The organized, highly publicized blanket condemnation of astrology noted above by completely biased and uninformed scientists and academics was especially shocking and disillusioning because it revealed such an appalling ignorance of the history of science and astronomy. As Arthur Koestler pointed out in his brilliant work on the history of science, The Sleepwalkers, our current use of the term “science” does not carry “the same rich and universal associations which ‘Natural Philosophy’ carried in the seventeenth century in the days when Kepler wrote his Harmony of the World and Galileo his Message from the Stars.” Koestler explains how the “cosmic quest” of such pioneering visionaries was often called then the “New Philosophy” and was directed mainly toward understanding, not conquering, Nature. Astrologers in ancient times were turned to for guidance because they were regarded as the scientists of their day able to measure and predict the movement of the planets. In a sense, as history professor Theodore Zeldin points out, astrology was the “technology” of many periods and cultures of the ancient world. As he writes,

“It was Ptolemy of Alexandria (fl. AD 127-51), the most successful writer of textbooks of all time, who made astrology into an inter¬national creed. All that was known on mathematics, astronomy, geography, history, music, optics, was laid out in Ptolemy’s works, which were the world’s do-it-yourself manual of information for 1,400 years, and astrology was included as a branch of science. (IHH, p. 340)”

Psychologist C. G. Jung, a controversial scientist of the twentieth century, not only published a statistical study of astrology’s traditional indicators of compatibility but also used astrology quite a lot in his personal and professional life, although in a rather low-key way since his works in depth psychology were already regarded as extremely controversial. It was in fact Jung who said, “Astrology represents the summation of all psychological knowledge of antiquity” (from Commentary on The Secret of the Golden Flower), and he inspired many educated and unprejudiced people to inquire further into what astrology has to offer as a way of shedding light on human psychology I myself was one of those who was led to investigate astrology by reading Jung’s views years ago, in fact going so far as to study in depth more than half of his vast collected writings and eventually visiting his daughter in Switzerland, where she was a sophisticated and intelligent practitioner of modern astrology.

Many of the astrologers of the ancient world believed in living in accord with nature’s laws and cycles, and they found that astrology was instructive about those very laws. Even though one no longer hears such phrases as “living in accord with natural laws” or “aligned with the rhythms of nature or the cosmos,” especially from scientifically oriented people, the core principles and correspondences of astrology persist as realities that millions of people worldwide find extraordinarily and uniquely useful in understanding their daily lives. In fact, after four decades of working with and testing astrology, I can say unequivocally that astrology (when used correctly!) is far more precise and indeed “scientific” for understanding people—their modes of perception, innate values and prejudices, personality differences, crisis periods, relationships, motivations, times of intensive growth and challenge, clarifying decision-making, etc. —than any other method, including any type of psychology with which I am familiar.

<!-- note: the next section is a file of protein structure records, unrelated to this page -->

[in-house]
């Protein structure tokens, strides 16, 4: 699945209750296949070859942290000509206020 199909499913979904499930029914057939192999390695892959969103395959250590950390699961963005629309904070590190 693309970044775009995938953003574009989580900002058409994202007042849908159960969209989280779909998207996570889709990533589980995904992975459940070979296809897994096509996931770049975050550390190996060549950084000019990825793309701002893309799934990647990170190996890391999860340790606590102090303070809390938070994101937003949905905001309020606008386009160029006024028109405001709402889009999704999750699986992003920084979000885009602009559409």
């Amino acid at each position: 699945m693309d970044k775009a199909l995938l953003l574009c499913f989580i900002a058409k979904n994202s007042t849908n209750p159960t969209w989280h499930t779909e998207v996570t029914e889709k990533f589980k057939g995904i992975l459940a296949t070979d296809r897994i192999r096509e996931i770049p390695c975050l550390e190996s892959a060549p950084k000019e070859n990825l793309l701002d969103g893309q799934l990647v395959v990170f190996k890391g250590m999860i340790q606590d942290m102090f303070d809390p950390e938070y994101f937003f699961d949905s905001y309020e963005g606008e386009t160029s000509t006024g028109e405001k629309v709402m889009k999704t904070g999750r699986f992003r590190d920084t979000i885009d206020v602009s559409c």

The centuries of ridicule and anti-astrology prejudice that have ensued since the time of astrology’s peak acceptance not only stem from the advance of a materialistic science and a rigid semireligious animosity toward ancient systems based on the planets, but also— somewhat justifiably—are due to the unfortunate mixing of astrology’s ancient truths and correlations with fortune-telling and other superstitious practices. As Professor Zeldin writes, astrology “grafted itself on to the traditions of the oracle and reinforced fascination with the exotic” (IHH, p. 341). And, even more unfortunately, generations of astrologers” (by which I mean the entire range—not only serious students, systematic experimenters, and sincere truth seekers, but ilso superstitious occultists, egocentric exhibitionists, and mercenary charlatans) far too often continued to prefer the mixture of real astrology with prediction or other questionable practices to the more remanding work of clarifying and utilizing astrology in a purer, more exact form: namely, as a precise, disciplined science based on specific principles and measurements, the application of which to human life is vast and particularly reliable in its descriptions of individuals’ personal experience.

Now, at the beginning of the twenty-first century, there is a body of work on astrology that can legitimately be seen as constituting a real science of human nature and psychology. And there are currently thousands of practitioners in the Western world (and now also slowly spreading through Russia, Eastern Europe, Turkey, India, and even Korea and China) who have freed themselves from the superstitious and irresponsible old methods of fear-mongering, fortune-telling, and rigid, fatalistic advice that have so often given astrology a bad reputation among intelligent people. Over the past thirty-five years, I have developed a kind of astrology, defined and explored in detail throughout my previous seven books, that includes both the symbolic and the precise mathematical frameworks and which can be accurately used for a wide variety of purposes: understanding human energy attunements with their accompanying variations in motivation and consciousness; analyzing the complexity of both individual and relationship dynamics; measuring and timing with reliable accuracy the cycles of change and growth in individuals’ lives; and yet still maintaining the awe-inspiring simplicity of the solar system’s symbolic portrayal of infinitely varied individual life patterns.